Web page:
I am keen to know how SPB remains anchored, grounded – anyone with a Padma Bhushan, 6 National Awards and several Filmfare Awards, with 40,000 songs and with such devotion from an ever-growing fan following can get carried away, right? “I was inspired to take up singing by listening to Mohd. Rafi; I have worked for composers like K.V.Mahadevan, M.S.Viswanathan, Laxmikant Pyarelal, Naushad, O.P.Nayyar, Panchamda, Ilayaraja and A.R.Rahman; I have sung alongside greats like S.Janaki, P.Susheela, Lata Mangeshkar and so many, many more accomplished artistes…how can anyone have an ego if your career has evolved among such legends? In front of them I am a nobody. If I am a somebody it is because of them, their love, their support and encouragement,” he says, playing down my question.
SPB counts the following among some of his Life’s greatest moments:
· Touching Mohd.Rafi’s feet, in a break between takes, during a recording at Prasad studios: “I was recording in the neighboring studio and rushed to try and see him. There was a break in his schedule. I went up to him and touched his feet. He look at me and asked ‘Aap Kaun Hain?’…I was too timid to introduce myself although I was an established singer by then. I said, ‘It doesn’t matter’. Truly, to me, in his presence, who I was really didn’t matter. I smiled gratefully and quickly left the studio.”
· Having O.P.Nayyar over for breakfast at his Kodambakkam home in Chennai: “O.P Sir told me that he never goes to anyone’s house. But he promised to come home provided we served him vadai and sambar. After breakfast, he stayed on…soon he was composing music with me and we spent a couple of hours just singing and making music…isn’t that experience priceless?”
· Featuring in Naushad’s biography, “Naushadnama: The Life and Music of Naushad” (Raju Bharatan, Hay House, 2013): “Naushad loved me for delivering an 8+-minute song in a single take for Teri Payal Mere Geet (1993, Rehman Naushad, Govinda, Meenakshi Seshadri). In his biography, I feature in one para where he talks about me being ‘the most hard-working and professional singer’ he has ever worked with. He lauds me for being ‘self-trained’. To me, that compliment is equal to getting the Bharat Ratna.”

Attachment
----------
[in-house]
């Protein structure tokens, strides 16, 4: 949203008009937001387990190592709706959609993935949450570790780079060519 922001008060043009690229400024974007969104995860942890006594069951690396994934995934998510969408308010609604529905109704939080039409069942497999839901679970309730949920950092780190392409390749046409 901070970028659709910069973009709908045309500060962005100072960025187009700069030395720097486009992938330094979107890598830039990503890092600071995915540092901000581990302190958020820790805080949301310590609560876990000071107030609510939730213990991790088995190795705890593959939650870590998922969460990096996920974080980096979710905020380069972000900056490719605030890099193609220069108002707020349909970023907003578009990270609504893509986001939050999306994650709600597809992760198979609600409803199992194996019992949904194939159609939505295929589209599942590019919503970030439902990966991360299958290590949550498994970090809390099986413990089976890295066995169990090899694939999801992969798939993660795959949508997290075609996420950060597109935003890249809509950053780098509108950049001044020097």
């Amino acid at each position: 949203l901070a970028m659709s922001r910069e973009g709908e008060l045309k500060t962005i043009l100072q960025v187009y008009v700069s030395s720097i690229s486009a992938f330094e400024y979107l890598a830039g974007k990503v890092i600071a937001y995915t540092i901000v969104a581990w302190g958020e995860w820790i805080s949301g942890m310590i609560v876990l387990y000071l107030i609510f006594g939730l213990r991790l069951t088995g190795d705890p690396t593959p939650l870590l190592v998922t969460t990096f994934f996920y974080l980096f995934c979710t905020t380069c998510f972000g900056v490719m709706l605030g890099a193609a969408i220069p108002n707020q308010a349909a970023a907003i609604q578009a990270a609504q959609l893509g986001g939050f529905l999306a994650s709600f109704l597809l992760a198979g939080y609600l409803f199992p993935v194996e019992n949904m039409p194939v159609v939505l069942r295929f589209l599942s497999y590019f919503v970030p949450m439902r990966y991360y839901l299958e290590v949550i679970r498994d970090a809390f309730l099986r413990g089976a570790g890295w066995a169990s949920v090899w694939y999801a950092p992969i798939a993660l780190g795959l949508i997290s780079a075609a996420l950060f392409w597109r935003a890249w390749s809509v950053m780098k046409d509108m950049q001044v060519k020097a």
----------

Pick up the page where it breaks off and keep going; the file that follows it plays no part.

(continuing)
· Knowing R.D.Burman as a friend and as a composer: “I was coming back to Sea Rock Hotel late one evening, after a full day’s recording in Mumbai. As I was entering the hotel, I heard Pancham’s voice call out ‘Balu’. I turned to find him sitting on a ledge outside in the dark. Pancham was out of work in those days and playfully chided me for not calling him when I came into Mumbai. He then pulled out a bottle of Black Label whiskey…we went up to my room and we made music even as we drank. I am blessed to have had his friendship and love in my Life.”
|SPB: Picture Courtesy – The Hindu/Internet|
He’s played many professional roles in his Life: singer, composer, actor, producer, voice-over artist, TV show host…which of these does he love doing the most? “Undoubtedly it is singing that I love. Music is my sacred, divine, Life source. It has given me everything. It has given me work and it has given me the strength to work. It is what makes me happy every single day,” he avers. So, how did he then allow surgeries – twice – for polyps on his vocal cords; didn’t he feel insecure, didn’t he fear losing his precious voice? “Everyone from my family to friends to even Lataji (Mangeshkar) advised me against having ‘metal interface with my vocal cords’. But I decided to go ahead. You have to do what you have to in Life. Honestly, I never felt fearful of the procedure. I just reconciled to the fact that at the end of the surgeries I would either have my voice or I wouldn’t have it. Fortunately, I had my voice intact and within a few days of the last surgery I was back to doing my riyaaz.”
My takeaway from the conversation we had with SPB is this – do what you love doing, do it very well, live in the moment, enjoy each day, fear nothing, worry about nothing and you will be happy all your Life. I guess that’s too simple a way – in a single line – to summarize the Life and work of a man whose voice has stirred and enriched our souls for 49 years! But that’s really who SPB is. Simple, professional, humble, gifted, and above all, blessed.
The first rains of the North-East monsoon drench Chennai as we leave his home. On our ride back in an Uber, an FM station plays a rare SPB number, the title song “Ninaithale Innikkum”, from K.Balachander’s 1979 movie of the same name (M.S.Viswanathan, Kannadasan). I think of the 90-minutes we had just spent with SPB and I exclaim to Vaani, “How serendipitous!” This is one memory which, when we think back at any time in the future, will be among our most precious ones – “Ninaithale Innikkum”!